Will mortgage rates go up after the December Fed meeting?

December 7, 2022 - 3 min read

Will mortgage rates rise after the Fed meets?

The Federal Reserve’s next Open Market Committee meeting on Dec. 13-14 approaches and another rate hike should come as no surprise.

Although, it could be smaller than originally anticipated and break the current streak of historic highs. The Fed made 75-point rate hikes at each of its last four meetings — something not previously seen since 1994.

Fed Chair Jerome Powell said in his latest press conference that “the time for moderating the pace of rate increases may come as soon as the December meeting.” However, the November jobs report could change that plan.

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Interest rate growth is still likely

Back in May, the Fed realized the country’s high inflation rate wasn’t transitory and enacted a plan to tame it. It began raising the target federal funds rate at each of its FOMC meetings — including four consecutive record-high hikes of 75 basis points each. The central bank has the duty to keep inflation around 2% over time in order to keep prices stabilized.

It happened gradually but annualized inflation has declined in each of the past five months. After reaching a 40-year high of 9.1% in June, the inflation rate decreased to 8.5% in July, 8.3% in August, 8.2% in September, and 7.7% in October, according to the U.S. Bureau of Labor Statistics.

Will the Fed stop raising rates in 2023?

While Powell noted the central bank may reduce the size of rate hikes if inflation continues to dissipate, the annualized pace is still far from its goal. Because of this, the hikes will probably continue throughout 2023 and possibly beyond.

“It is likely that restoring price stability will require holding policy at a restrictive level for some time. We will stay the course until the job is done,” Powell said.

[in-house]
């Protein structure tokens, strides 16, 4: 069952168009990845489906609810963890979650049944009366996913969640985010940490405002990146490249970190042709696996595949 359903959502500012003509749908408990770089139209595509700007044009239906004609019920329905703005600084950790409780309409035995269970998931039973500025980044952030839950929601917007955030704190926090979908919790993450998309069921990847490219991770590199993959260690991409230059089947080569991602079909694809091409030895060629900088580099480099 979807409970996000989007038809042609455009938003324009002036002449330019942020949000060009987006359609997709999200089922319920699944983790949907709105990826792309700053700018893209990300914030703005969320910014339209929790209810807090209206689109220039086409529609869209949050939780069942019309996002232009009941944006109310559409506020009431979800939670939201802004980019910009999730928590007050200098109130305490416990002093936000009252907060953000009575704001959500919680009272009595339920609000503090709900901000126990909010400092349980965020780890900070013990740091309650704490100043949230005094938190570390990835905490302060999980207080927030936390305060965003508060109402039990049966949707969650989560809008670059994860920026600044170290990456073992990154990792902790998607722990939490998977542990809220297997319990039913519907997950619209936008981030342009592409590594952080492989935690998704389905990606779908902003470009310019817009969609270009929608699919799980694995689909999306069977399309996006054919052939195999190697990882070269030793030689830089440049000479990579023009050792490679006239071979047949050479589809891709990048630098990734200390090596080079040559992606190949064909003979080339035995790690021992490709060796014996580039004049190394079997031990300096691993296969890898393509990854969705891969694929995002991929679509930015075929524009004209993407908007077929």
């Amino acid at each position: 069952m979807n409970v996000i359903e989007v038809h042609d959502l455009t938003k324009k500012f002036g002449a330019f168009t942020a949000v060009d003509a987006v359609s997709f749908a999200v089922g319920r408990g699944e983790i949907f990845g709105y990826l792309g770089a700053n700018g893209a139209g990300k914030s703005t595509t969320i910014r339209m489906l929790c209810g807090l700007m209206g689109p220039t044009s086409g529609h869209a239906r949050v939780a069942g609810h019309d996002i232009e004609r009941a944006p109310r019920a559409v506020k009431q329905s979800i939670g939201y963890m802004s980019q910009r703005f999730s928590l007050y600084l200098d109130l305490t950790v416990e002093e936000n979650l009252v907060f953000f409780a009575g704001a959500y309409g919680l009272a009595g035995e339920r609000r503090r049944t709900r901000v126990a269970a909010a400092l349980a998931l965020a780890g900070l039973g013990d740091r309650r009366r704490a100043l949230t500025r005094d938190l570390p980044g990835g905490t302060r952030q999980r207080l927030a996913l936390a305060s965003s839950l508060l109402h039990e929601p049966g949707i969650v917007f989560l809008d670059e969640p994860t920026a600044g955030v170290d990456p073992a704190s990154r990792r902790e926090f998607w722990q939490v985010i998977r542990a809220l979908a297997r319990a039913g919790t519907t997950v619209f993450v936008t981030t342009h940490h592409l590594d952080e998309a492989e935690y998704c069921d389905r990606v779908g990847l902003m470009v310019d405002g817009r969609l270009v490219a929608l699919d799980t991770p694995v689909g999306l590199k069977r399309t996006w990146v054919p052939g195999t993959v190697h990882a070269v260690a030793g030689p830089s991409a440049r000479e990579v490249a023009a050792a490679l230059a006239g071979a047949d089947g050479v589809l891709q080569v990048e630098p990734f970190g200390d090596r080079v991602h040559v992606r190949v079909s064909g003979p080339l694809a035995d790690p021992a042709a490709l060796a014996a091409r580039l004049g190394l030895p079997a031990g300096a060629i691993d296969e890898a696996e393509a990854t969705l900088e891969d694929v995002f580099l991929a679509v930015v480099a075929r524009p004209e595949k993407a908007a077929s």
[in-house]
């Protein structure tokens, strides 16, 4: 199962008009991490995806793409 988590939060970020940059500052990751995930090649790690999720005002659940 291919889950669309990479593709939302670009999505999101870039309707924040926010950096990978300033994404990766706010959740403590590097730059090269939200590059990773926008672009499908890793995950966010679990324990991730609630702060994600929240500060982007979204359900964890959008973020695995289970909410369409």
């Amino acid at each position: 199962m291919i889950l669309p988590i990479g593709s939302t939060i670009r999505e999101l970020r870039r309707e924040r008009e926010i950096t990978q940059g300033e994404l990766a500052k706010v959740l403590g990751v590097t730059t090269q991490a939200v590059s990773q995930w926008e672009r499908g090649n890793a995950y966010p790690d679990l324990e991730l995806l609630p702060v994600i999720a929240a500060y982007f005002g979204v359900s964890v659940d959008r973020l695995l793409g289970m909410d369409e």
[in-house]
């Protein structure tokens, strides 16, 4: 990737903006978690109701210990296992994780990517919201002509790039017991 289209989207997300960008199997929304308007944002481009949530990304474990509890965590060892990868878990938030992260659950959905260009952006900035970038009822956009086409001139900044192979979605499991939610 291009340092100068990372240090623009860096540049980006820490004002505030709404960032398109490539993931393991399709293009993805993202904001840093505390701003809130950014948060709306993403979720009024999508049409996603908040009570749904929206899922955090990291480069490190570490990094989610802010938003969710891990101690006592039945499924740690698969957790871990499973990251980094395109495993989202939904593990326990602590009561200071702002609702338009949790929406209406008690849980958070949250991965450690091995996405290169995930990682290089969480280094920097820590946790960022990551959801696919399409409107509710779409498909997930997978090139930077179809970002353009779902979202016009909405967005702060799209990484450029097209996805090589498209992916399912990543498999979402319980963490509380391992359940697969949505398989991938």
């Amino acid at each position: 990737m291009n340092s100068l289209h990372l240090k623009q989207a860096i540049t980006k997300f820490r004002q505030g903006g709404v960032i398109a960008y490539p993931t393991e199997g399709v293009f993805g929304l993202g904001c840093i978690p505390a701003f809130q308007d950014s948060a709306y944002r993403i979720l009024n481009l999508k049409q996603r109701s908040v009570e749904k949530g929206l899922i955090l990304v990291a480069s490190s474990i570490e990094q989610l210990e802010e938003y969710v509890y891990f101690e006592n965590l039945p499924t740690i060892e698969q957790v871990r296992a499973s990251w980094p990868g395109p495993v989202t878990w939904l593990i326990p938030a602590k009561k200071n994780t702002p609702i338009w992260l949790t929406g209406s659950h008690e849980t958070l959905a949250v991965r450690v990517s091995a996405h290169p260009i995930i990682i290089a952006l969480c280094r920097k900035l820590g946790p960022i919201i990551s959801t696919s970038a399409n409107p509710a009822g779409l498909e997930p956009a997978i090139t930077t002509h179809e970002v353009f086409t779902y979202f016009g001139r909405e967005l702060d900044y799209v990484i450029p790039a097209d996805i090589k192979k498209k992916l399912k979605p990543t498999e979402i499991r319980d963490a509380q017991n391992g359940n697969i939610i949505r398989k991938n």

Although, November’s jobs report complicates matters. It showed a strong-but-tightening labor market with rapid wage growth, which keeps pressure on the bank to keep rate hikes high.

The jobs report “shows that recent monetary tightening has, to this point, had minimal impact on labor markets. The strong wage growth, in particular, leads us to believe the Federal Reserve will not soon deviate from their expected course of additional tightening,” said Doug Duncan, chief economist at Fannie Mae

Mortgage rates and the Fed’s role

The Federal Reserve doesn’t determine mortgage rates. Instead, rates are intrinsically tied to the Fed’s actions. Previously, the Fed announced plans to hike its federal funds rate at each of its upcoming 2022 meetings.

The fed funds rate is the amount banks pay to borrow money from each other overnight and an increase signals higher inflation and economic expansion. Mortgage interest rates typically rise in response to growth in the fed funds rate.

Immediately after the FOMC meetings in June and September, the average 30-year fixed rate mortgage spiked 55 basis points (0.55%) and 27 basis points (0.27%), respectively. However, the average 30-year FRM fell 24 basis points (0.24%) and 13 basis points (0.13%) on the days following the July and November meetings.

Advice for borrowers

Interest rates more than doubled over the course of 2022. While inflation has started to dissipate, the Fed will do what it must to keep bringing it down to a normal level.

Mortgage rates typically grow in response to Fed actions and more hikes could lead to more growth. However, they’re still below average historically and you can always refinance once they come down. Remember, homeownership is how many people build wealth and the sooner you secure a mortgage, the sooner you start building home equity.

If you’re ready to apply for a home loan, talk to a local lender and see what rate you qualify for ahead of December’s Fed meeting.

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Paul Centopani
Authored By: Paul Centopani
The Mortgage Reports Editor
Paul Centopani is a writer and editor who started covering the lending and housing markets in 2018. Previous to joining The Mortgage Reports, he was a reporter for National Mortgage News. Paul grew up in Connecticut, graduated from Binghamton University and now lives in Chicago after a decade in New York and the D.C. area.